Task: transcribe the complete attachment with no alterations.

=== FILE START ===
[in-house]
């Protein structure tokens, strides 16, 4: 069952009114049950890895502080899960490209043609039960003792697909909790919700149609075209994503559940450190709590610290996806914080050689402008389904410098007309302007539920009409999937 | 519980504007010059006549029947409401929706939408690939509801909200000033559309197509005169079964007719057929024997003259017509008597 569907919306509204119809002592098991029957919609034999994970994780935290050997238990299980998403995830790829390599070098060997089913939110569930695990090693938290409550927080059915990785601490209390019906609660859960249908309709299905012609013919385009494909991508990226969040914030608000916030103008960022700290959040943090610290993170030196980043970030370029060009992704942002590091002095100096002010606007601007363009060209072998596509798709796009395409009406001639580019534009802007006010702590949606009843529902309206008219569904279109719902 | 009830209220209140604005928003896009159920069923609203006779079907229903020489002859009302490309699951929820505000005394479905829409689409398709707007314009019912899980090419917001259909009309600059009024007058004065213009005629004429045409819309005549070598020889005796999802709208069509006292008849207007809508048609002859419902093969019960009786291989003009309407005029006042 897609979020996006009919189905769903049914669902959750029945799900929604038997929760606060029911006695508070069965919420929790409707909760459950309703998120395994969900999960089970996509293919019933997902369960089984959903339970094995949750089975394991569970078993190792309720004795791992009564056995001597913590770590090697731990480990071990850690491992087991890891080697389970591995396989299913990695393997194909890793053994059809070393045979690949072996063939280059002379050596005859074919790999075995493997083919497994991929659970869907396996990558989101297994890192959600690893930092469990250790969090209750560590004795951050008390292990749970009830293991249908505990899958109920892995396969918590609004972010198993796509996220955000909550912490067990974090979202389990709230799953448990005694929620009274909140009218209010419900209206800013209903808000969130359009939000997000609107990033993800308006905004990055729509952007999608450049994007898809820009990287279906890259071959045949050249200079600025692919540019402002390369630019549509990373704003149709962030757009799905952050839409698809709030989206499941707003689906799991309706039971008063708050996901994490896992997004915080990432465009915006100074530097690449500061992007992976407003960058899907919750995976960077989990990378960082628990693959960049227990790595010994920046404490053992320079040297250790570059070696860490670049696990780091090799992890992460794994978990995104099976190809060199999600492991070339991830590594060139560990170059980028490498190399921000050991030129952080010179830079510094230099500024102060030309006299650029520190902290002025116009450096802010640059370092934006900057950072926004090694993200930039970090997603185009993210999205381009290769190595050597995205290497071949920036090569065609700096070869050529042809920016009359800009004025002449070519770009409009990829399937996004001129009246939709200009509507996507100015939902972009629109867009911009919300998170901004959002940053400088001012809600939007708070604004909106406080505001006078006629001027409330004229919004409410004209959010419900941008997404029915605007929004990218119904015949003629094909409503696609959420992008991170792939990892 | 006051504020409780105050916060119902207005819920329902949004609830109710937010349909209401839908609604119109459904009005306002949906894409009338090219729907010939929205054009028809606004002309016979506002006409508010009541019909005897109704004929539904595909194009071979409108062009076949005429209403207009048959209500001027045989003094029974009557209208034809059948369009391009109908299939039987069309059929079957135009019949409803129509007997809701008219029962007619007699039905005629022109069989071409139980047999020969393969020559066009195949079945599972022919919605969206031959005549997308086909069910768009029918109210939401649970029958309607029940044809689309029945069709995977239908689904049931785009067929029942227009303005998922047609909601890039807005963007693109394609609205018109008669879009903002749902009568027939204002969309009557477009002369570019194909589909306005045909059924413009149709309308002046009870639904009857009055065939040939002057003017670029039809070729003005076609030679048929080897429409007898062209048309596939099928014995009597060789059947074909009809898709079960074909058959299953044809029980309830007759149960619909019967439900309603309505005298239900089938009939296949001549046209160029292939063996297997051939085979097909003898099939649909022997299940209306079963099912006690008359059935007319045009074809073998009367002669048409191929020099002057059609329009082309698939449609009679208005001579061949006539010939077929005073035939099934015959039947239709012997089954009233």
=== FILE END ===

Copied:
[in-house]
């Protein structure tokens, strides 16, 4: 069952009114049950890895502080899960490209043609039960003792697909909790919700149609075209994503559940450190709590610290996806914080050689402008389904410098007309302007539920009409999937 | 519980504007010059006549029947409401929706939408690939509801909200000033559309197509005169079964007719057929024997003259017509008597 569907919306509204119809002592098991029957919609034999994970994780935290050997238990299980998403995830790829390599070098060997089913939110569930695990090693938290409550927080059915990785601490209390019906609660859960249908309709299905012609013919385009494909991508990226969040914030608000916030103008960022700290959040943090610290993170030196980043970030370029060009992704942002590091002095100096002010606007601007363009060209072998596509798709796009395409009406001639580019534009802007006010702590949606009843529902309206008219569904279109719902 | 009830209220209140604005928003896009159920069923609203006779079907229903020489002859009302490309699951929820505000005394479905829409689409398709707007314009019912899980090419917001259909009309600059009024007058004065213009005629004429045409819309005549070598020889005796999802709208069509006292008849207007809508048609002859419902093969019960009786291989003009309407005029006042 897609979020996006009919189905769903049914669902959750029945799900929604038997929760606060029911006695508070069965919420929790409707909760459950309703998120395994969900999960089970996509293919019933997902369960089984959903339970094995949750089975394991569970078993190792309720004795791992009564056995001597913590770590090697731990480990071990850690491992087991890891080697389970591995396989299913990695393997194909890793053994059809070393045979690949072996063939280059002379050596005859074919790999075995493997083919497994991929659970869907396996990558989101297994890192959600690893930092469990250790969090209750560590004795951050008390292990749970009830293991249908505990899958109920892995396969918590609004972010198993796509996220955000909550912490067990974090979202389990709230799953448990005694929620009274909140009218209010419900209206800013209903808000969130359009939000997000609107990033993800308006905004990055729509952007999608450049994007898809820009990287279906890259071959045949050249200079600025692919540019402002390369630019549509990373704003149709962030757009799905952050839409698809709030989206499941707003689906799991309706039971008063708050996901994490896992997004915080990432465009915006100074530097690449500061992007992976407003960058899907919750995976960077989990990378960082628990693959960049227990790595010994920046404490053992320079040297250790570059070696860490670049696990780091090799992890992460794994978990995104099976190809060199999600492991070339991830590594060139560990170059980028490498190399921000050991030129952080010179830079510094230099500024102060030309006299650029520190902290002025116009450096802010640059370092934006900057950072926004090694993200930039970090997603185009993210999205381009290769190595050597995205290497071949920036090569065609700096070869050529042809920016009359800009004025002449070519770009409009990829399937996004001129009246939709200009509507996507100015939902972009629109867009911009919300998170901004959002940053400088001012809600939007708070604004909106406080505001006078006629001027409330004229919004409410004209959010419900941008997404029915605007929004990218119904015949003629094909409503696609959420992008991170792939990892 | 006051504020409780105050916060119902207005819920329902949004609830109710937010349909209401839908609604119109459904009005306002949906894409009338090219729907010939929205054009028809606004002309016979506002006409508010009541019909005897109704004929539904595909194009071979409108062009076949005429209403207009048959209500001027045989003094029974009557209208034809059948369009391009109908299939039987069309059929079957135009019949409803129509007997809701008219029962007619007699039905005629022109069989071409139980047999020969393969020559066009195949079945599972022919919605969206031959005549997308086909069910768009029918109210939401649970029958309607029940044809689309029945069709995977239908689904049931785009067929029942227009303005998922047609909601890039807005963007693109394609609205018109008669879009903002749902009568027939204002969309009557477009002369570019194909589909306005045909059924413009149709309308002046009870639904009857009055065939040939002057003017670029039809070729003005076609030679048929080897429409007898062209048309596939099928014995009597060789059947074909009809898709079960074909058959299953044809029980309830007759149960619909019967439900309603309505005298239900089938009939296949001549046209160029292939063996297997051939085979097909003898099939649909022997299940209306079963099912006690008359059935007319045009074809073998009367002669048409191929020099002057059609329009082309698939449609009679208005001579061949006539010939077929005073035939099934015959039947239709012997089954009233």